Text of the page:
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Five Black athletes who have opened up about mental health

Terrance Harris
Five Black athletes who have  opened up about mental health
Naomi Osaka PHOTO: wikimedia

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It was once taboo for athletes to discuss their struggles with mental health for fear that they might be banished. But in today’s more educated and understanding existence, it has become acceptable for even the biggest and strongest athletes to openly discuss their mental health and to even take time away when necessary.

There have been several athletes in recent years to open up about their mental health issues, but here are five athletes who stand out.


While tennis star Naomi Osaka isn’t the first athlete to deal with mental health issues, she certainly became the face of a new way we view these issues when it comes to our sports heroes. Osaka opened up about her issues with depression and anxiety when she withdrew from the French Open in 2021. Osaka taught us and all athletes, “It’s okay not to be okay.”

Simone Biles in 2024 at US Championships PHOTO: WIKIMEDIA


A month after Naomi Osaka stunned the tennis world by opening up with her concerns about her mental health, renowned and decorated gymnast Simone Biles shocked gymnastics enthusiasts when she suddenly withdrew from competition on the world stage of the 2020 Tokyo Olympics. Biles cited concerns for her mental health after withdrawing from five Olympic events. The universe’s most decorated gymnast did return to earn the bronze in balance beam before then stepping away from the sport for two years before triumphantly returning in 2023. Now the Houstonian is competing to make her return to the Olympics this summer in Paris.



When it comes to mental health, sometimes it’s hard to put in that box a player in the biggest sport, on the most visible team, and playing the prime position. But Dallas Cowboys quarterback Dak Prescott stood up in 2020 and discussed his issues with mental health. While dealing with the pressures of leading America’s Team, Prescott was coping with much more personal issues. He had lost his brother to suicide and his mother years earlier to colon cancer. On top of that, there were the feelings of isolation brought on by the COVID-19 quarantines. “I obviously got the help that I needed and was very open about it,” he said at the time.



On the court, the 6-foot-9 Brittney Griner has been invincible throughout her basketball career. But it’s been a much different story off the court for the native Houstonian and WNBA star. Last year, Griner decided to take a three-game mental health break from her sport to deal with all she had dealt with in a relatively short time. She went through a troubling 10-month Russian imprisonment on drug charges but was released well ahead of the nine-year prison sentence received after the U.S. agreed to a prison swap to gain her freedom. Griner got to return home to her wife, family, and career with the Phoenix Mercury. It seemed all was right with Griner. But it wasn’t. Not only was she dealing with the residual emotions of being locked away in a Russian prison camp, but at home in an airport she was being verbally attacked by a person who wasn’t in agreement with how the government got her release from Russia. It all felt a little overwhelming. But Griner has bounced back and is now getting to represent the US in the upcoming Paris Olympics.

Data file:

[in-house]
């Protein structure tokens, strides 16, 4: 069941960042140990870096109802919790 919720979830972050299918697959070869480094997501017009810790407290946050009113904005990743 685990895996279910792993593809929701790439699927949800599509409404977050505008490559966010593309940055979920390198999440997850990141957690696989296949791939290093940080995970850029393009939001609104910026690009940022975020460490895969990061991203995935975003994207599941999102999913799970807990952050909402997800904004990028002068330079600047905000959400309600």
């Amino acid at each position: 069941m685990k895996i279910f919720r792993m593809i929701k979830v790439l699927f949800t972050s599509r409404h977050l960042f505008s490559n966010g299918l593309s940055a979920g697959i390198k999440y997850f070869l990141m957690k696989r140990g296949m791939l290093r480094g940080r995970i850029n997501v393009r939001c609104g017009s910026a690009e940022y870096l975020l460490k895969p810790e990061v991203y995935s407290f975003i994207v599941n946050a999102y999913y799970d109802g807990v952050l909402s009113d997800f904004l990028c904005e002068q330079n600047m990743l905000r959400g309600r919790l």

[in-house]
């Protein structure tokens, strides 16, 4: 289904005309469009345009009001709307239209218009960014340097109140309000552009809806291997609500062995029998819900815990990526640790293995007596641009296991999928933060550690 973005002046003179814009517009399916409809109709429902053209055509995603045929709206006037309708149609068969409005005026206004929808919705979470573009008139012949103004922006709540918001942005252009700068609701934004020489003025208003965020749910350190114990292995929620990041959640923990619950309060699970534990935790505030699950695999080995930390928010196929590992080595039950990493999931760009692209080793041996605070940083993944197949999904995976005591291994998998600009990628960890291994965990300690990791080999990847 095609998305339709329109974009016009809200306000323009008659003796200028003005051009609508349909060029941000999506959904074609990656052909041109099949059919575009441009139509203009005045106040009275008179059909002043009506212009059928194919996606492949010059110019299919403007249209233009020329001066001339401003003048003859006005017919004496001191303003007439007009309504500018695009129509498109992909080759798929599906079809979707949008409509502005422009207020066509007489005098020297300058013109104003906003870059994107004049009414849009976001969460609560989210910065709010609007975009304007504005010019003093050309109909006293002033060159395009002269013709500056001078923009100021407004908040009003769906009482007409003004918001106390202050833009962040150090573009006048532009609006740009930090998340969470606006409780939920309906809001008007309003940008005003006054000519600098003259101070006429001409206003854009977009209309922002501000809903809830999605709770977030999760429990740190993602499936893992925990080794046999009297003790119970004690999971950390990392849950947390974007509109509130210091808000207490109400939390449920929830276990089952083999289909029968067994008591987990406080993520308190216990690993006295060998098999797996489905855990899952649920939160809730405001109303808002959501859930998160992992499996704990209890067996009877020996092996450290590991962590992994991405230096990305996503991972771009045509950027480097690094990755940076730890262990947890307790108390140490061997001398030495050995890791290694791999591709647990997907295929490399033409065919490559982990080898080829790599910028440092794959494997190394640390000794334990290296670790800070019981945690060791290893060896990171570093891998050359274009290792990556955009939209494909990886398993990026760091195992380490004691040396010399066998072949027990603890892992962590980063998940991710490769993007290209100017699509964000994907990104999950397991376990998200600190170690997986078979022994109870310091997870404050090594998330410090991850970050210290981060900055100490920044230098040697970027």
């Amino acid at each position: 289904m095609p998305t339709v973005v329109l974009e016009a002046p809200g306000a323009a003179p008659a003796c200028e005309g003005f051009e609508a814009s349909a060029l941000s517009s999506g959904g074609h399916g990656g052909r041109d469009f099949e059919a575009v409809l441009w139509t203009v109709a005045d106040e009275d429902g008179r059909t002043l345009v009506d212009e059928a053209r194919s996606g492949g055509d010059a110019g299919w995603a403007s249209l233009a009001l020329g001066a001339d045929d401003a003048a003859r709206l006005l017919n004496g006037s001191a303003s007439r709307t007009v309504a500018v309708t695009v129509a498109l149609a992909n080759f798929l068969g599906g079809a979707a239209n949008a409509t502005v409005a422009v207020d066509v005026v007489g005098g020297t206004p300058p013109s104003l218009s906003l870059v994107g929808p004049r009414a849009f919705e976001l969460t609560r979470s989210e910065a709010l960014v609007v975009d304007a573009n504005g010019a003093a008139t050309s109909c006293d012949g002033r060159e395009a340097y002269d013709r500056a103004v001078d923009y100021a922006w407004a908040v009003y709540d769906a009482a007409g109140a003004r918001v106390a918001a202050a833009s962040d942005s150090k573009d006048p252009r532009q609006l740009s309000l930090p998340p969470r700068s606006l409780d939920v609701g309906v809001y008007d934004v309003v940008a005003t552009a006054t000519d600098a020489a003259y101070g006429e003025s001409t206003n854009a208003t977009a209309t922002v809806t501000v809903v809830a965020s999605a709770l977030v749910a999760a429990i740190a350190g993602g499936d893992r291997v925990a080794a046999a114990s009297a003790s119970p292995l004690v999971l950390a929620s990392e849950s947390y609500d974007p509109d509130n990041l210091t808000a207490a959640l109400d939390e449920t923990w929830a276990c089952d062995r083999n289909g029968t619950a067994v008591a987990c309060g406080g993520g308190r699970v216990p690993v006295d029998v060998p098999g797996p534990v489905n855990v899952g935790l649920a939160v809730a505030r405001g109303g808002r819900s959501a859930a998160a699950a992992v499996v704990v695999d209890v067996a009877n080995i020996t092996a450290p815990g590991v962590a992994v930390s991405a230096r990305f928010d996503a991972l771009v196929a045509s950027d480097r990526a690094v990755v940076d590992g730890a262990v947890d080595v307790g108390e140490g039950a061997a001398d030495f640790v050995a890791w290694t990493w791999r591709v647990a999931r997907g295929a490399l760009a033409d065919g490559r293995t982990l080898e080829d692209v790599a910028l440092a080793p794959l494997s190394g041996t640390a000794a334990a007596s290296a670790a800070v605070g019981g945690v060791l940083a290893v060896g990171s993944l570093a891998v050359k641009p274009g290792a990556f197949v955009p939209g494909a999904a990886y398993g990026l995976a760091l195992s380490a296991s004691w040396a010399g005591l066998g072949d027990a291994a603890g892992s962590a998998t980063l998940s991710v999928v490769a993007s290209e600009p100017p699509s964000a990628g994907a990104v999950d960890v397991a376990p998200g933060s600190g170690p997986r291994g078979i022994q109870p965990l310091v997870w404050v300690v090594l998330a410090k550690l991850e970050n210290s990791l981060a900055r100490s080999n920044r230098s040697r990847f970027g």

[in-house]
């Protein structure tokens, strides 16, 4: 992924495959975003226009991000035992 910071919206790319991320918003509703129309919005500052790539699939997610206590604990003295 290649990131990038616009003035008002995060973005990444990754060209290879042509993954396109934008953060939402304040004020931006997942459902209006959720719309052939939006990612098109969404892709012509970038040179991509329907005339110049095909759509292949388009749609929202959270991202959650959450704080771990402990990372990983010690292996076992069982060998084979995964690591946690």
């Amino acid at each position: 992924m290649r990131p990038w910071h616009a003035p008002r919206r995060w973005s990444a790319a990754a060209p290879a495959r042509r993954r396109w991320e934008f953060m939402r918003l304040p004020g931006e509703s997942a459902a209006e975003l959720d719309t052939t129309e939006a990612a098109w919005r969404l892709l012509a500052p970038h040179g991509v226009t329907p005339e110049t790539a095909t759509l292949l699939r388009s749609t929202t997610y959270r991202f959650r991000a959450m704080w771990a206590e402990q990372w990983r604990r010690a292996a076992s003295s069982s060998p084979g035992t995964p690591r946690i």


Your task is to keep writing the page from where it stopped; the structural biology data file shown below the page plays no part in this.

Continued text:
They called him Mad Max during his 13-year NBA career primarily because of his clutch free-throw shooting. Little did anybody know, but the nickname often matched what Vernon Maxwell was feeling inside. He knew something wasn’t right with his thoughts but during the 1990s it wasn’t safe to admit you were struggling with mental health. So Maxwell played on, even helping the Houston Rockets win an NBA championship in 1994. Maxwell once infamously went into the stands in Portland and punched a fan for heckling him. There were other incidents and reactions because Maxwell was afraid to deal with his problems. Today, Maxwell has turned it around and is now creating safe places for athletes who are struggling with mental health issues.

This story was originally published on Defender Network

Black athletes, mental health, Sports

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